Vol. 23, Issue 32, November 13, 2007
Jose G. Peña
Voluntary Standard for Grass (Forage) Fed Livestock
Diet Must Be Solely from Grasses, Forbs, Browse or Pre-grain Crops
After more than two years to develop, review, obtain comments and make changes, the USDA-Agricultural Marketing Service (AMS) is establishing a voluntary standard for a grass (forage) fed, livestock marketing claim, effective November 15, 2007.
Consumer demand for grass-fed, natural, and organic livestock products is increasing rapidly. Special segments of the food industry are evolving to satisfy this demand. Consumer advocates of grass (forage) fed beef contend that the common practice of fattening livestock on a diet consisting largely of corn for more than 100 days before slaughter is unnatural for the animal and leads to fatty, less healthful meat. The grass fed standard is different from beef
labeled organic, which requires adherence to a long list of other regulations. Beef can be labeled organic without being grass-fed, vice versa or both.
This voluntary program will allow participating livestock or meat producers to market USDA Process Verified products which were produced following specific practices so that livestock/meat may be differentiated in the marketplace as grass (forage) fed. USDA-AMS posted this grass (forage) fed livestock marketing claim standard in Vol. 72, No. 199 of the Federal Register on Tuesday, October 16, 2007. The standard was posted after reviewing/considering 19,811 comments concerning the grass (forage) fed claim from consumers, academia, trade/professional associations, non-profit organizations, national organic associations, consumer advocacy associations, retail and meat product companies, and livestock producers. While a vast majority of the comments expressed concern over the potential nutritional feasibility of a grass (forage) only diet, USDA-AMS noted that this is a marketing claim centered on a production method where the animal’s diet is derived from grass and not from a scientifically balanced, mixed diet.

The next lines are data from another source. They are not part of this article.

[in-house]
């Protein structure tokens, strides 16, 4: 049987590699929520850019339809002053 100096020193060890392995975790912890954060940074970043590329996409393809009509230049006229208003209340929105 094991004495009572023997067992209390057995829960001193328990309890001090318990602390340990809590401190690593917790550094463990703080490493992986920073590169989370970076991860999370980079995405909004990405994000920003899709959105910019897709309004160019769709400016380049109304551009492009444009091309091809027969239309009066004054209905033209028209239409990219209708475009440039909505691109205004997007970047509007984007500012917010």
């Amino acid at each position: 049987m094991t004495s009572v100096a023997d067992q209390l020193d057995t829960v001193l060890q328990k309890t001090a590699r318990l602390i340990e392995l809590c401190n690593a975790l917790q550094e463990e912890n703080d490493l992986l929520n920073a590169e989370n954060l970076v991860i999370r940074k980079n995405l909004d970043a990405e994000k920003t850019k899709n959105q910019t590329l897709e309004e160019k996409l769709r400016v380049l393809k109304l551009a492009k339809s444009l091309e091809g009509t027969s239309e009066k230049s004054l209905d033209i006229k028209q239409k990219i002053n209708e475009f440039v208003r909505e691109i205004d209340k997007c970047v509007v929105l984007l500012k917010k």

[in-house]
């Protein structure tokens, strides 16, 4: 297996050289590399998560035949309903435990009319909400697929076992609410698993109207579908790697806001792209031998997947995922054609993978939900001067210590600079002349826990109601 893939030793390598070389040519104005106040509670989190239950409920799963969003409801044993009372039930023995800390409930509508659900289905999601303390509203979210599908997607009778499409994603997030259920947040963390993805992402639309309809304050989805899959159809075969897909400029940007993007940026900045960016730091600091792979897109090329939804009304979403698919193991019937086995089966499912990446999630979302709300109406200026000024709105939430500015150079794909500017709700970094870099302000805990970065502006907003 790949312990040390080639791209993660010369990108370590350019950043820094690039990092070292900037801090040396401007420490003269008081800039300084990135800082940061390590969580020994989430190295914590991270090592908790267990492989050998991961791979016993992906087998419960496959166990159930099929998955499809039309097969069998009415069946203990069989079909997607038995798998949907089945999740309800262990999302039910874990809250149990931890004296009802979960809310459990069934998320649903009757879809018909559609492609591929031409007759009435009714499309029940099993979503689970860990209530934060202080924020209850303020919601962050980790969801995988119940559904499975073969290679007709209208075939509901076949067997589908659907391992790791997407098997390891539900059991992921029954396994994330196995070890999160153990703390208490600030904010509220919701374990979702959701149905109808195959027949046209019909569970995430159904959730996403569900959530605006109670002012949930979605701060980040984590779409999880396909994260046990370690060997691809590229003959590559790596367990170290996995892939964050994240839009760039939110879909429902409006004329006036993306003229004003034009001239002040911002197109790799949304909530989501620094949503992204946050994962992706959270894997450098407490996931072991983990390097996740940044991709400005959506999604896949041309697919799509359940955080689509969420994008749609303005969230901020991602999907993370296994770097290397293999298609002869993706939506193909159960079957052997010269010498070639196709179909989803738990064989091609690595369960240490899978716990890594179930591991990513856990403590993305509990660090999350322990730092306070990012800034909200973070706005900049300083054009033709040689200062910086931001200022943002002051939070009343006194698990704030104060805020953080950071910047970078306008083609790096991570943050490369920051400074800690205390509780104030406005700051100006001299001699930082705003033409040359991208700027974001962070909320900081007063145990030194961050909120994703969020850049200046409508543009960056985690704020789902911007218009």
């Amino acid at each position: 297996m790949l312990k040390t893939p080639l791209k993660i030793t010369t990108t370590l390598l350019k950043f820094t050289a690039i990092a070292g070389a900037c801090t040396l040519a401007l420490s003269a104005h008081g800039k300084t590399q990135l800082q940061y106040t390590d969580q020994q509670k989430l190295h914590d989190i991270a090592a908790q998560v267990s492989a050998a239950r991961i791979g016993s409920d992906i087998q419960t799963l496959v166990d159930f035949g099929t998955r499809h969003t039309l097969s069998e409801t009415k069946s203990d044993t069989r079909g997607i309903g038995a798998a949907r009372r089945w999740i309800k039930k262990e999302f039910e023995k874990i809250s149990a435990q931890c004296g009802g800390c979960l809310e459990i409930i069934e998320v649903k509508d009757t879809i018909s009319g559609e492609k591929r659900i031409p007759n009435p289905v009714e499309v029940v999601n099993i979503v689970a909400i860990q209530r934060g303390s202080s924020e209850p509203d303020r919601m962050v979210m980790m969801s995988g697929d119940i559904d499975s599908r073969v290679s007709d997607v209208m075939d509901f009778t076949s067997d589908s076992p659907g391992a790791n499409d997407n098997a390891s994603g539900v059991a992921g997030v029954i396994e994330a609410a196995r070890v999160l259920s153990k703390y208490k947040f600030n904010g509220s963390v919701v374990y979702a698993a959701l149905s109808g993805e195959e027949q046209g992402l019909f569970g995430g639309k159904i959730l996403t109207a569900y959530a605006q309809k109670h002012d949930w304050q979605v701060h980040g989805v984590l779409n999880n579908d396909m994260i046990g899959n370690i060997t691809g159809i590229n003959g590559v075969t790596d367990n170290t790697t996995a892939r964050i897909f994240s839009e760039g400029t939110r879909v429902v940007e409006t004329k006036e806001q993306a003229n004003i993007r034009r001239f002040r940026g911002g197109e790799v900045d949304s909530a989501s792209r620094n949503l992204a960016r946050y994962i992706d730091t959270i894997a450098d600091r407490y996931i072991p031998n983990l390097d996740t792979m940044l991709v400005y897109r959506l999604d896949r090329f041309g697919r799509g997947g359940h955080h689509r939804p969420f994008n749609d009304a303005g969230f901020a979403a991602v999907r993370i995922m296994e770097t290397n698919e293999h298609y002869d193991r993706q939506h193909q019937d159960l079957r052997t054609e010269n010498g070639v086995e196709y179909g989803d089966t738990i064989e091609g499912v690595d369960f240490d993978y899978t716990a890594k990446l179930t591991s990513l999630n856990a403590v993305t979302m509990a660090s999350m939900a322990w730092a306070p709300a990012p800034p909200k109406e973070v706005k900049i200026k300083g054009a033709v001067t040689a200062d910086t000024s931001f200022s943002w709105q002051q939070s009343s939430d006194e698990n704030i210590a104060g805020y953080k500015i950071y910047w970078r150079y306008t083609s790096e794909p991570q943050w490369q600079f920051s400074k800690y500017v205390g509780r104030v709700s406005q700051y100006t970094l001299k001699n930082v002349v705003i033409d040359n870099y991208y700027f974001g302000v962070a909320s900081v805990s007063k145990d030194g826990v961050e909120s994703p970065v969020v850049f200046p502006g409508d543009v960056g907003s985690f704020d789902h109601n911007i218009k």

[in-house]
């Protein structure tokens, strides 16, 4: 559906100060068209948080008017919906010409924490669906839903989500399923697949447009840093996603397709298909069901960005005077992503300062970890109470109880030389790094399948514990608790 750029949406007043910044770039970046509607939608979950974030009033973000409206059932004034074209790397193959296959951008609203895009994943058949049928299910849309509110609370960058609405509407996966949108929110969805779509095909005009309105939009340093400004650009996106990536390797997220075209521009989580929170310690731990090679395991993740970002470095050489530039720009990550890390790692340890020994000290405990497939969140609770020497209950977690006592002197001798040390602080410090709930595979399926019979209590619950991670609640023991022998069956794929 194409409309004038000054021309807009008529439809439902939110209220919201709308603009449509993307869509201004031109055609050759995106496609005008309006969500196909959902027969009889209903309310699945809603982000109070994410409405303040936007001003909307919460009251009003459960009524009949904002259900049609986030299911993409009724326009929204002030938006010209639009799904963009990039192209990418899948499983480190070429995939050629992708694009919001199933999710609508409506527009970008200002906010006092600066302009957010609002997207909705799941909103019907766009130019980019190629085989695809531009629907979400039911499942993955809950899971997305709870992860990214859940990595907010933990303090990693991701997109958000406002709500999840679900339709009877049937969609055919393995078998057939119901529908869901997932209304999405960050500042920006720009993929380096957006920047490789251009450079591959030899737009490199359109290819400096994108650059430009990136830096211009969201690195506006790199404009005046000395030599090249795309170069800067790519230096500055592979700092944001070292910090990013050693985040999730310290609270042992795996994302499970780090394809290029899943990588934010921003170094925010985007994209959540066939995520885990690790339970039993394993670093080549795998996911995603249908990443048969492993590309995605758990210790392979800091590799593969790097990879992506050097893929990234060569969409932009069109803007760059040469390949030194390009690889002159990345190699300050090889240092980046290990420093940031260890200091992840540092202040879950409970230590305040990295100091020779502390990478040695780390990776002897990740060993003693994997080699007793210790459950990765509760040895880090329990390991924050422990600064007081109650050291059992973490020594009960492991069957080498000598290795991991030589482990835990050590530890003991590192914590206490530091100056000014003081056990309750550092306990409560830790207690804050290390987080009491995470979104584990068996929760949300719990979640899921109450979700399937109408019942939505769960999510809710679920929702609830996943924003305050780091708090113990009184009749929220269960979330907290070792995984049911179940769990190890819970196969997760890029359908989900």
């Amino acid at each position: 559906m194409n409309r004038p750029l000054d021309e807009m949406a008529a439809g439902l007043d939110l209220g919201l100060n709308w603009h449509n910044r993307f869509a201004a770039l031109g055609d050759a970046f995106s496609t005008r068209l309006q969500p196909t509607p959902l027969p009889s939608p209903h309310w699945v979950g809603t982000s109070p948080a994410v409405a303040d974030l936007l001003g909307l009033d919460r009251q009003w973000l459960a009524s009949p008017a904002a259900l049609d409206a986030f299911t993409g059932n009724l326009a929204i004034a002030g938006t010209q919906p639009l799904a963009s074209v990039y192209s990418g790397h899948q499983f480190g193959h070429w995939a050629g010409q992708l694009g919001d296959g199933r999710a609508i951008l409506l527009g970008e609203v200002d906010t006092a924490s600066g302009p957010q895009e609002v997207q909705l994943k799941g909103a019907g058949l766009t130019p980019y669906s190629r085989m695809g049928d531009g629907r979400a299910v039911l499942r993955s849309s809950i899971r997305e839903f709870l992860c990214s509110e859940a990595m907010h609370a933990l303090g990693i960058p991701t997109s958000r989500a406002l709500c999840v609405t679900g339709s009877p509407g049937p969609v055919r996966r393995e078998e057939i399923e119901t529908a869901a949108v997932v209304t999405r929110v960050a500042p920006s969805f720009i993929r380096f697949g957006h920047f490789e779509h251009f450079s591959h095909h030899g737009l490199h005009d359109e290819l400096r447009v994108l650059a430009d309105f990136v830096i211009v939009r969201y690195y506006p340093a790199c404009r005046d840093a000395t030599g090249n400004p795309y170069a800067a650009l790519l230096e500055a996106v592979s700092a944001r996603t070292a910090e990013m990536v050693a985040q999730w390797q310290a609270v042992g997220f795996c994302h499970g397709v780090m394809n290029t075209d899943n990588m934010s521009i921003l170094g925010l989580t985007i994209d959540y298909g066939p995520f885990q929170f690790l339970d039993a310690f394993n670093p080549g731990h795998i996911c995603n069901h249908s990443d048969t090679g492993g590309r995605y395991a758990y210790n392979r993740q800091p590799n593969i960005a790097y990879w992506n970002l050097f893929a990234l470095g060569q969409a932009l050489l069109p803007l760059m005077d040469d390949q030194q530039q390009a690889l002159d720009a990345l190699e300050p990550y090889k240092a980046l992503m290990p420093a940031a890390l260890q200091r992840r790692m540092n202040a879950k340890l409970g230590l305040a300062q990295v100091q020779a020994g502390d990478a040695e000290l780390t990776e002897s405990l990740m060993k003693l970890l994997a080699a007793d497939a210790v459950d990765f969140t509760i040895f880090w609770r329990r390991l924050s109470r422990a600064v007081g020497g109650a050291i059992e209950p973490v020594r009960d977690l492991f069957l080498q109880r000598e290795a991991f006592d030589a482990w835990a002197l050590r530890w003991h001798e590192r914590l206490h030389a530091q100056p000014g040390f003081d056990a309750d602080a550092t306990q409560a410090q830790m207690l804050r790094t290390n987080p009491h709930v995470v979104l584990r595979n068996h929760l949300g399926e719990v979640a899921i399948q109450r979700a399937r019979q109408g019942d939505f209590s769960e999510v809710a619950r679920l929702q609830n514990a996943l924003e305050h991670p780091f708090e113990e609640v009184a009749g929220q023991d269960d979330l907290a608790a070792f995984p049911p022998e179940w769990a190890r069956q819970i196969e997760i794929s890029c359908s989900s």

Grass (Forage) Fed Standard
According to the USDA-AMS, grass and forage shall be the feed source consumed for the lifetime of the ruminant animal, with the exception of milk consumed prior to weaning.
The diet shall be derived solely from forage consisting of grass (annual and perennial), forbs (e.g., legumes, Brassica), browse, or cereal grain crops in the vegetative (pre-grain) state.
Animals cannot be fed grain or grain byproducts and must have continuous access to pasture during the growing season. Hay, haylage, baleage, silage, crop residue without grain, and other roughage sources may be included as acceptable feed sources. Routine mineral and vitamin supplementation may also be included in the feeding regimen. If incidental supplementation occurs due to inadvertent exposure to non-forage feedstuffs or to ensure the animal’s well being at all times during adverse environmental or physical conditions, the
producer must fully document (e.g., receipts, ingredients, and tear tags) the supplementation that occurs including the amount, the frequency, and the supplements provided.
Livestock and meat producers (individuals and companies) may request the voluntary services of AMS to verify or certify specific practices to increase the value of their products. The validity of such claims would probably be enhanced since the product would be labeled as ‘‘USDA Certified.’’ AMS offers verification services through Quality System Verification Programs (QSVP; www.ams.usda.gov/lsg/arc/audit.htm)
Upon request, verification of this Grass (Forage) Fed Standard claim will be accomplished through an audit of the production process. The producer must be able to verify for AMS that the grass (forage) marketing claim standard requirements are being met through a detailed documented quality management system.
Product labels that include the grass (forage) fed marketing claim must be submitted to USDA’s Food Safety and Inspection Service (FSIS), Labeling Program and Delivery Division (LPDD), for evaluation prior to use.
According to the USDA-AMS standard, while producers and handlers may use an
approved grass (forage) fed label without participating in a USDA-Quality System Verification Program (QSVP), the use of any official certificate, memoranda, marks, or other identifications, and devices without complying with the Agricultural Marketing Act program requirements, may result in either a fine, imprisonment or both.